I wish cameras were better…
Maybe I’m alone in this, but I doubt it. I love taking pictures of my experiences or interesting/entertaining things that I see, but there is always this frustration in me while taking the pictures, or later when reviewing them.
The camera didn’t catch “it.” Maybe it was the quality of the camera, or the picture comes out fuzzy, or it’s over- or under-exposed – and that’s always a bummer. But it’s usually something different for me.
For instance, at this moment I am sitting in Starbucks. Not just any Starbucks, but the one on the 40th floor of the Columbia Tower in Seattle. It’s a partly cloudy day, and instead of rushing home I thought I’d come up and enjoy the view. It’s gorgeous.
Looking down makes me a little dizzy, even though I don’t have a fear of heights (clearly, as I’m on the 40th floor at my own volition). As I look out I can see the Bellevue skyline, churches, the freeway, apartments, and other buildings. There are white, puffy clouds accenting a mostly clear, blue sky. Beautiful.
So I pull out my camera and begin to snap away, attempting to capture the moment. While the pictures I’ve taken look decent, they don’t capture it all.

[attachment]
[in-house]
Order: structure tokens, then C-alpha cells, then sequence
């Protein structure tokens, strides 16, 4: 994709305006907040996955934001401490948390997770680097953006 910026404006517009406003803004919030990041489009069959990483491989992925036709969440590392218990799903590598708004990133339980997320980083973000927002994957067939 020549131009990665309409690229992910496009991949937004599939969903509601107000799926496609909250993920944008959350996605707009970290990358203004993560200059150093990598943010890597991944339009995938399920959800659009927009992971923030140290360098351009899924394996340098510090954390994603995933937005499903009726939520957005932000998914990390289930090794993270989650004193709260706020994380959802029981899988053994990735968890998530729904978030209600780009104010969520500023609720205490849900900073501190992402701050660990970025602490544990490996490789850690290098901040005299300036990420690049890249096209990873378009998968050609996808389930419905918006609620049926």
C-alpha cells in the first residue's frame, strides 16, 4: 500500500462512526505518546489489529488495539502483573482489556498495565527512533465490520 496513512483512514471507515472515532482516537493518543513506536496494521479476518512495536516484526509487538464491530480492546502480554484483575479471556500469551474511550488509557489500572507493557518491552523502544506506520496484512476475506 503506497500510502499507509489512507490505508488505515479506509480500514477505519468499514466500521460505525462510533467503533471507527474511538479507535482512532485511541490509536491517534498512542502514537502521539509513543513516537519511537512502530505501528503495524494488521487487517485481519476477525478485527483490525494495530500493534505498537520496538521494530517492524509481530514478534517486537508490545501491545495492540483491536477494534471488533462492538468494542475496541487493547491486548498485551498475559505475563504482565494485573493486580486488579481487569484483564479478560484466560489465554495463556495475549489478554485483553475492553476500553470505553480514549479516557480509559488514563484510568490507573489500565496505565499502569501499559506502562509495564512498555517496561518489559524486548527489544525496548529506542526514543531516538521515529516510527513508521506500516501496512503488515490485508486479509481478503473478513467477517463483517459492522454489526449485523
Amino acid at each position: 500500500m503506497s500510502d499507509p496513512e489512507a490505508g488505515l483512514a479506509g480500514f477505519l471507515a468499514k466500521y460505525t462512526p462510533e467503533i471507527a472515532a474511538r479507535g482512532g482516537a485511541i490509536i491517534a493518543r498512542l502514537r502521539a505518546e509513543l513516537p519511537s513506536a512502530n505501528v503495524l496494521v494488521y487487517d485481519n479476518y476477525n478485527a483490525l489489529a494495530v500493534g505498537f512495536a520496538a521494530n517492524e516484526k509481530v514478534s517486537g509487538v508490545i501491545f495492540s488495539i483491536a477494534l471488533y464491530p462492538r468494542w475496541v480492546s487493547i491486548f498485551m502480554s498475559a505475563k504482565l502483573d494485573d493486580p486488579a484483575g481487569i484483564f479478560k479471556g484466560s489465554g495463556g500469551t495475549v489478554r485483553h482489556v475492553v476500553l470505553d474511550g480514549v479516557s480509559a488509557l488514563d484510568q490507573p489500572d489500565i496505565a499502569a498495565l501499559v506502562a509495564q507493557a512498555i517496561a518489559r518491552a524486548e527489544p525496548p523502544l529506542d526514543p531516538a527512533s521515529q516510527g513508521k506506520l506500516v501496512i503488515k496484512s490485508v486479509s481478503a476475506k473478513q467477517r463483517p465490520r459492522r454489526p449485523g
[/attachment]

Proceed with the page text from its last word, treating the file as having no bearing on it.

A picture won’t capture the joy I feel being this high in the city (I’m speaking of altitude, funny people). It won’t capture my thoughts as I consider the lives being lived out below me. It definitely doesn’t capture the noise and conversations I’m hearing in the background at this moment.
And that is frustrating. I suppose it has to do with not wanting to accept that you can’t hold on to moments or people or things forever. You can try, but life inevitably moves on with or without your permission.
So what now? Is it my aim to stop taking pictures of memory-worthy moments? Not at all. I suppose I’m reminding myself – and maybe whomever else reads this – to enjoy the moments. Embrace them. Nothing after the moment you are in right now is guaranteed – so live it like it’s all you have.
So please, do take pictures – they will aid in memory down the road.
But before the moment passes you by – put the camera down.